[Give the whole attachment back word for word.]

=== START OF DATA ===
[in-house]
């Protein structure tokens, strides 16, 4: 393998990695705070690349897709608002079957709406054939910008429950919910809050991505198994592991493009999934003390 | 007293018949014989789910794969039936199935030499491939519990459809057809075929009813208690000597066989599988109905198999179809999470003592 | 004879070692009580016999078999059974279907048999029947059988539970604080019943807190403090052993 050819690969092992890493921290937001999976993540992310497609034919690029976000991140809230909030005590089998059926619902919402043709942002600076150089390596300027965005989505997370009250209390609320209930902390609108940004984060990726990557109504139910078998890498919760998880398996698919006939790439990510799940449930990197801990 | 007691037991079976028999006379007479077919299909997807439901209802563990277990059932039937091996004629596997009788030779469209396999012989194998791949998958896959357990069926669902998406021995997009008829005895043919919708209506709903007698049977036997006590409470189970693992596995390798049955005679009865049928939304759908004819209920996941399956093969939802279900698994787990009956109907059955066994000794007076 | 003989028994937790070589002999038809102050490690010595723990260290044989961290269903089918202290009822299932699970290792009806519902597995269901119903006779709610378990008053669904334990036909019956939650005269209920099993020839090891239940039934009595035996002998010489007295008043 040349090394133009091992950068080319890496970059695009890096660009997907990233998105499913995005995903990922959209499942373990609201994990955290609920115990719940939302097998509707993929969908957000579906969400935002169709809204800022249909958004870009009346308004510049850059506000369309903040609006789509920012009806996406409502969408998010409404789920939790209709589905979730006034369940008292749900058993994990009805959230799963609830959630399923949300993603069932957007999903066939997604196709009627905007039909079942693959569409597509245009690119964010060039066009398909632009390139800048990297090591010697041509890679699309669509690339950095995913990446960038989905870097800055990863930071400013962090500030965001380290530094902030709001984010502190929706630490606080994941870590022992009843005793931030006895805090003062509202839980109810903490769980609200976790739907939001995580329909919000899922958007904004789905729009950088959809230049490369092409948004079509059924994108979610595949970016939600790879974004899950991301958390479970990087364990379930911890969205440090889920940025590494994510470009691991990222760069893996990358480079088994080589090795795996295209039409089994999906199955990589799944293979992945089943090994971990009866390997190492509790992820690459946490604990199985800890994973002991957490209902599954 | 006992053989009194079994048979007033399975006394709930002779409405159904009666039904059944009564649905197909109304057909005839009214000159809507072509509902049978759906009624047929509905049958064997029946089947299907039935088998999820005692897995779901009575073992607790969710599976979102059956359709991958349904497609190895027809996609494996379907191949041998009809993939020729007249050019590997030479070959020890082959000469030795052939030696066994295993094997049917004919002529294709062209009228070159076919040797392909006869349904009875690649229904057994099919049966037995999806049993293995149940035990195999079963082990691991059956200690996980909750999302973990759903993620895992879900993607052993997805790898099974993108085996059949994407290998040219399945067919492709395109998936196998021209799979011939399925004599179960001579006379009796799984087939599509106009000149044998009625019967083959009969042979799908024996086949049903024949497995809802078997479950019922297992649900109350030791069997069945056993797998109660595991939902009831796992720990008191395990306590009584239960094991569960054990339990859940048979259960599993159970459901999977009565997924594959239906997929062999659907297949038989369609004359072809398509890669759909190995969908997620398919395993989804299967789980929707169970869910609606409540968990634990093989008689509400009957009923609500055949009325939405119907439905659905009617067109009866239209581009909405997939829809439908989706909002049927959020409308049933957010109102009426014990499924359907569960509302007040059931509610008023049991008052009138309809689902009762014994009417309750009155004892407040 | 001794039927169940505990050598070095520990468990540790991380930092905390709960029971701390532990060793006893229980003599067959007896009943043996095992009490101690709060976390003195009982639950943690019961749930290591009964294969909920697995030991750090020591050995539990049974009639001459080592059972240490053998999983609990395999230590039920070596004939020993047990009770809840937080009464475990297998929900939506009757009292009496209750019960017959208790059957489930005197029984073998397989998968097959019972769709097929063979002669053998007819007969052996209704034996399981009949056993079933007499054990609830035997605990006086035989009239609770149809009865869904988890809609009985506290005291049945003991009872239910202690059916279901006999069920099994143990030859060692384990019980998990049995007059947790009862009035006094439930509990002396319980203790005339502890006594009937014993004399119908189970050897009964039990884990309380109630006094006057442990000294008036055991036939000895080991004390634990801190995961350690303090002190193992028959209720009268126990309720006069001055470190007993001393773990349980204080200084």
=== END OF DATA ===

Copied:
[in-house]
């Protein structure tokens, strides 16, 4: 393998990695705070690349897709608002079957709406054939910008429950919910809050991505198994592991493009999934003390 | 007293018949014989789910794969039936199935030499491939519990459809057809075929009813208690000597066989599988109905198999179809999470003592 | 004879070692009580016999078999059974279907048999029947059988539970604080019943807190403090052993 050819690969092992890493921290937001999976993540992310497609034919690029976000991140809230909030005590089998059926619902919402043709942002600076150089390596300027965005989505997370009250209390609320209930902390609108940004984060990726990557109504139910078998890498919760998880398996698919006939790439990510799940449930990197801990 | 007691037991079976028999006379007479077919299909997807439901209802563990277990059932039937091996004629596997009788030779469209396999012989194998791949998958896959357990069926669902998406021995997009008829005895043919919708209506709903007698049977036997006590409470189970693992596995390798049955005679009865049928939304759908004819209920996941399956093969939802279900698994787990009956109907059955066994000794007076 | 003989028994937790070589002999038809102050490690010595723990260290044989961290269903089918202290009822299932699970290792009806519902597995269901119903006779709610378990008053669904334990036909019956939650005269209920099993020839090891239940039934009595035996002998010489007295008043 040349090394133009091992950068080319890496970059695009890096660009997907990233998105499913995005995903990922959209499942373990609201994990955290609920115990719940939302097998509707993929969908957000579906969400935002169709809204800022249909958004870009009346308004510049850059506000369309903040609006789509920012009806996406409502969408998010409404789920939790209709589905979730006034369940008292749900058993994990009805959230799963609830959630399923949300993603069932957007999903066939997604196709009627905007039909079942693959569409597509245009690119964010060039066009398909632009390139800048990297090591010697041509890679699309669509690339950095995913990446960038989905870097800055990863930071400013962090500030965001380290530094902030709001984010502190929706630490606080994941870590022992009843005793931030006895805090003062509202839980109810903490769980609200976790739907939001995580329909919000899922958007904004789905729009950088959809230049490369092409948004079509059924994108979610595949970016939600790879974004899950991301958390479970990087364990379930911890969205440090889920940025590494994510470009691991990222760069893996990358480079088994080589090795795996295209039409089994999906199955990589799944293979992945089943090994971990009866390997190492509790992820690459946490604990199985800890994973002991957490209902599954 | 006992053989009194079994048979007033399975006394709930002779409405159904009666039904059944009564649905197909109304057909005839009214000159809507072509509902049978759906009624047929509905049958064997029946089947299907039935088998999820005692897995779901009575073992607790969710599976979102059956359709991958349904497609190895027809996609494996379907191949041998009809993939020729007249050019590997030479070959020890082959000469030795052939030696066994295993094997049917004919002529294709062209009228070159076919040797392909006869349904009875690649229904057994099919049966037995999806049993293995149940035990195999079963082990691991059956200690996980909750999302973990759903993620895992879900993607052993997805790898099974993108085996059949994407290998040219399945067919492709395109998936196998021209799979011939399925004599179960001579006379009796799984087939599509106009000149044998009625019967083959009969042979799908024996086949049903024949497995809802078997479950019922297992649900109350030791069997069945056993797998109660595991939902009831796992720990008191395990306590009584239960094991569960054990339990859940048979259960599993159970459901999977009565997924594959239906997929062999659907297949038989369609004359072809398509890669759909190995969908997620398919395993989804299967789980929707169970869910609606409540968990634990093989008689509400009957009923609500055949009325939405119907439905659905009617067109009866239209581009909405997939829809439908989706909002049927959020409308049933957010109102009426014990499924359907569960509302007040059931509610008023049991008052009138309809689902009762014994009417309750009155004892407040 | 001794039927169940505990050598070095520990468990540790991380930092905390709960029971701390532990060793006893229980003599067959007896009943043996095992009490101690709060976390003195009982639950943690019961749930290591009964294969909920697995030991750090020591050995539990049974009639001459080592059972240490053998999983609990395999230590039920070596004939020993047990009770809840937080009464475990297998929900939506009757009292009496209750019960017959208790059957489930005197029984073998397989998968097959019972769709097929063979002669053998007819007969052996209704034996399981009949056993079933007499054990609830035997605990006086035989009239609770149809009865869904988890809609009985506290005291049945003991009872239910202690059916279901006999069920099994143990030859060692384990019980998990049995007059947790009862009035006094439930509990002396319980203790005339502890006594009937014993004399119908189970050897009964039990884990309380109630006094006057442990000294008036055991036939000895080991004390634990801190995961350690303090002190193992028959209720009268126990309720006069001055470190007993001393773990349980204080200084």